Study Shows Another Risk of IVF: Stillbirths
Human Life Being Commercialized, Doctor Laments
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By Carmen Elena Villa
COPENHAGEN, Denmark, MARCH 2, 2010 (Zenit.org).- Women who conceive a child with in vitro fertilization or intracytoplasmic sperm injection are four times more likely to give birth to a dead child, according to a study done in Denmark.
This data is found in "IVF and stillbirth: a prospective follow-up study," published last week in the journal Human Reproduction.
The researchers studied more than 20,000 pregnancies and found that out of every 1,000 women who conceive with IVF (in vitro fertilization) and ICSI (intracytoplasmic sperm injection), 16.2 give birth to a dead child whereas for fertile women who do not conceive with artificial fertilization, the risk is reduced to 3.7.
ZENIT consulted Spanish gynecologist Esteban Rodríguez Martin, member of the platform Gynecologists for the Right to Live (DAV), who asserted that assisted fertilization always "implies a high cost of human lives."
"This novel work of research demonstrates that the inefficiency [of the methods of assisted reproduction] not only increases the death of embryos in test tubes and in freezers, but it also increases the death of full term children," he said.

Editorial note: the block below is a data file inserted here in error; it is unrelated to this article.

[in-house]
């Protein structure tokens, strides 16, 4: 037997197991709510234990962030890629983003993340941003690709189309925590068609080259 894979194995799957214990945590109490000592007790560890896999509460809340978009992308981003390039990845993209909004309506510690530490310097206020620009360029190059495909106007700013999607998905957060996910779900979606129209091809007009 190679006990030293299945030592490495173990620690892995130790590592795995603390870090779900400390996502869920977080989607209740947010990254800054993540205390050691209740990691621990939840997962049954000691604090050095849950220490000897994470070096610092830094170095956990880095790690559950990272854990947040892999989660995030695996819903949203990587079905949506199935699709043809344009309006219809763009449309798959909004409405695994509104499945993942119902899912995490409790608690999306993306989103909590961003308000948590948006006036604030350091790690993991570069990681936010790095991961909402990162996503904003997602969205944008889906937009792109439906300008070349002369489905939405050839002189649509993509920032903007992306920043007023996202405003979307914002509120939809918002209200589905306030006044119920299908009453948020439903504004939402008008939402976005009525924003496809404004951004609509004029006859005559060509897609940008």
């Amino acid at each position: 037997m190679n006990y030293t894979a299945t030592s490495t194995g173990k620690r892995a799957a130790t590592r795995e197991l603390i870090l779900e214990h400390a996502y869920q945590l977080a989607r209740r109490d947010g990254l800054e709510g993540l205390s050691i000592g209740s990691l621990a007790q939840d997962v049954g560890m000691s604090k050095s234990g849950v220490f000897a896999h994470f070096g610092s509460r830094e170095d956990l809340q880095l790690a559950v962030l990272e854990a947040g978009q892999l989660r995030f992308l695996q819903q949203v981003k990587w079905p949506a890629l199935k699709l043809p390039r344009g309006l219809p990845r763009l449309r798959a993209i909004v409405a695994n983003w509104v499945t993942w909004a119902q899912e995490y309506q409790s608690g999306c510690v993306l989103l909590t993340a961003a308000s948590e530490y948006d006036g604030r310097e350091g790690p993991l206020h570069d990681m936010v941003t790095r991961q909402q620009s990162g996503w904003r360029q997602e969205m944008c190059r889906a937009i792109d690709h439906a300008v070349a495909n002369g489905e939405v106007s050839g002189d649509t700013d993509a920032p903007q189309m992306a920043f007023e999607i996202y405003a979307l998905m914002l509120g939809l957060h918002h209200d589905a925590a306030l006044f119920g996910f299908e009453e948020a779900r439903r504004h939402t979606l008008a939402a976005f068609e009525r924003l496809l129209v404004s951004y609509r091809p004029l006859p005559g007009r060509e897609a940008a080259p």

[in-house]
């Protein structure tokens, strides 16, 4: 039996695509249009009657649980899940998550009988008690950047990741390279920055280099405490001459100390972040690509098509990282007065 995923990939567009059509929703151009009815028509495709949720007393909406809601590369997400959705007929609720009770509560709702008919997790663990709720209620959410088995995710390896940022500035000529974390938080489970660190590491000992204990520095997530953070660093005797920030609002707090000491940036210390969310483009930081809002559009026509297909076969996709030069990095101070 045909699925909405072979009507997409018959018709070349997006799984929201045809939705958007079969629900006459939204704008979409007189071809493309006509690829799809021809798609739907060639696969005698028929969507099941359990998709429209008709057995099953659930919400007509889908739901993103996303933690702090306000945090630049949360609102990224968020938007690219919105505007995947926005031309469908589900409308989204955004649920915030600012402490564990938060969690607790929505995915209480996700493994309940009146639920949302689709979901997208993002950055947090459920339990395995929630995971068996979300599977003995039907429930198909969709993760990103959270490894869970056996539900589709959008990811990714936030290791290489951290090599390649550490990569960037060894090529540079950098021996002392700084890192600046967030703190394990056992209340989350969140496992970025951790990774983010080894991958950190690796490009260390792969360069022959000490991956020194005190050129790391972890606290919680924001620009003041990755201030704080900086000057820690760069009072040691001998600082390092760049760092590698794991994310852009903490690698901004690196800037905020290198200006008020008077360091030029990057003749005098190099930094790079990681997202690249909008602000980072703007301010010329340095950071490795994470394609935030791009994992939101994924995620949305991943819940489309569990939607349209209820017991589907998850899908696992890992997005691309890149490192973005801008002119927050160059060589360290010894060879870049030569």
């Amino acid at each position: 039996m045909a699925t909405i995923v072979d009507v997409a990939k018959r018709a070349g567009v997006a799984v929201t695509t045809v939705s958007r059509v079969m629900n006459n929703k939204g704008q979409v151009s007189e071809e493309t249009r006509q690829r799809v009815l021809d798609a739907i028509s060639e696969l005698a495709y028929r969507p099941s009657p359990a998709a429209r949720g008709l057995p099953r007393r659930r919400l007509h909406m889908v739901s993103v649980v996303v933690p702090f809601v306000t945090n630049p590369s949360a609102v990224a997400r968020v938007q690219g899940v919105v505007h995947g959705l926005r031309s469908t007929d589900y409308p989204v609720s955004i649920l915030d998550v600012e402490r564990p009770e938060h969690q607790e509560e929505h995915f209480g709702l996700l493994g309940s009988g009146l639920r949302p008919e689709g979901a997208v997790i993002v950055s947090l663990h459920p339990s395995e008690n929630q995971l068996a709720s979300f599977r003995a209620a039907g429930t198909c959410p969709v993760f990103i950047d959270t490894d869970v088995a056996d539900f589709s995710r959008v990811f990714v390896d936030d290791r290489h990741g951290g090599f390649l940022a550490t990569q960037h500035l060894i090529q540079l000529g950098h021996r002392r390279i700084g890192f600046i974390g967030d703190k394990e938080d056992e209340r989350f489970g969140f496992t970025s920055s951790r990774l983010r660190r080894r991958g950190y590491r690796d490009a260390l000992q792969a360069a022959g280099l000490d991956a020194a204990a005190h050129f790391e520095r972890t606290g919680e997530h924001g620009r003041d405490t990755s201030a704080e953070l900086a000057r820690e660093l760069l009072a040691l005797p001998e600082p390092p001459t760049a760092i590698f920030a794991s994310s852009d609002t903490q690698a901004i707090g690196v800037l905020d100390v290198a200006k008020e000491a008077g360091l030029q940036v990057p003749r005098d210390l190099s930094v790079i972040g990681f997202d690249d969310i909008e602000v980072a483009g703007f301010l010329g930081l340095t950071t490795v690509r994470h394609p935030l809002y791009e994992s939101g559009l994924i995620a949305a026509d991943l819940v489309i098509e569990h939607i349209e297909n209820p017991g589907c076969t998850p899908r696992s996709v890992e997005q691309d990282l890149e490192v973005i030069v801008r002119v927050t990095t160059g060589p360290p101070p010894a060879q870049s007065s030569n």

Rodríguez pointed out the need for couples to be informed "of the risks implied for their children by techniques of transference and artificial production of embryos."
For the research, all the women were pregnant for the first time and expected only one child. The obstetric history of each one was taken into account, including factors such as the time that it took them to get pregnant, the treatments used and their age.
Also taken into account were habits such as addiction to tobacco, alcohol and coffee consumption during pregnancy, civil status, level of education and psychological state.
Beyond the risks, Rodríguez contended that assisted fertilization is "leading to the commercialism of human life."
"The industry of embryonic production -- taking advantage of superficial sentimentalism and of the suffering of not having offspring experienced by thousands of couples in the whole developed world -- obstinate in delaying and artificially planning maternity to the max, make embryos into things, treating them in ways that are unworthy of the human being," he stressed.
The doctor said that "freezing, experiments, eugenic selections -- including transfers to couples of women united by affective sexual bonds -- are some examples of this commercialism" that marks the business of infertility treatment.
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On the Net:
"IVF and stillbirth: a prospective follow-up study": http://humrep.oxfordjournals.org/cgi/reprint/deq023v1